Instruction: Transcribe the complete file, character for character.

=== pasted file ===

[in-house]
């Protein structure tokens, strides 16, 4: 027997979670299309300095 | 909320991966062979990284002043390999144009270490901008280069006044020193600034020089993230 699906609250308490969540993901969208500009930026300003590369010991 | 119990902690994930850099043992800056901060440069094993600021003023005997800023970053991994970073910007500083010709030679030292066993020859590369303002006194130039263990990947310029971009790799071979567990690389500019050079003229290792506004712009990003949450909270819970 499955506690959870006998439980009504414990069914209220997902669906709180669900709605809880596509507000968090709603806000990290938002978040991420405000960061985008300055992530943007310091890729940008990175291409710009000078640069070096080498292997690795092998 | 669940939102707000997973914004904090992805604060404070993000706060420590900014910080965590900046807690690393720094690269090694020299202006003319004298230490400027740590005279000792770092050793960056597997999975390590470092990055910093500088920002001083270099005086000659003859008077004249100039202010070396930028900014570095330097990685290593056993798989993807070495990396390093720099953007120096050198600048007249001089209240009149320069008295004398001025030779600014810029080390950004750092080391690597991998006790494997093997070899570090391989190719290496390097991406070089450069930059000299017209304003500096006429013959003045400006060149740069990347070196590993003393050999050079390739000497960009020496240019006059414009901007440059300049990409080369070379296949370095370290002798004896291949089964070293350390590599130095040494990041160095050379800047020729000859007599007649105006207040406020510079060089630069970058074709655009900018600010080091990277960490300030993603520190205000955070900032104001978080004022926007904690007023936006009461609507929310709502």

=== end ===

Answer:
[in-house]
């Protein structure tokens, strides 16, 4: 027997979670299309300095 | 909320991966062979990284002043390999144009270490901008280069006044020193600034020089993230 699906609250308490969540993901969208500009930026300003590369010991 | 119990902690994930850099043992800056901060440069094993600021003023005997800023970053991994970073910007500083010709030679030292066993020859590369303002006194130039263990990947310029971009790799071979567990690389500019050079003229290792506004712009990003949450909270819970 499955506690959870006998439980009504414990069914209220997902669906709180669900709605809880596509507000968090709603806000990290938002978040991420405000960061985008300055992530943007310091890729940008990175291409710009000078640069070096080498292997690795092998 | 669940939102707000997973914004904090992805604060404070993000706060420590900014910080965590900046807690690393720094690269090694020299202006003319004298230490400027740590005279000792770092050793960056597997999975390590470092990055910093500088920002001083270099005086000659003859008077004249100039202010070396930028900014570095330097990685290593056993798989993807070495990396390093720099953007120096050198600048007249001089209240009149320069008295004398001025030779600014810029080390950004750092080391690597991998006790494997093997070899570090391989190719290496390097991406070089450069930059000299017209304003500096006429013959003045400006060149740069990347070196590993003393050999050079390739000497960009020496240019006059414009901007440059300049990409080369070379296949370095370290002798004896291949089964070293350390590599130095040494990041160095050379800047020729000859007599007649105006207040406020510079060089630069970058074709655009900018600010080091990277960490300030993603520190205000955070900032104001978080004022926007904690007023936006009461609507929310709502």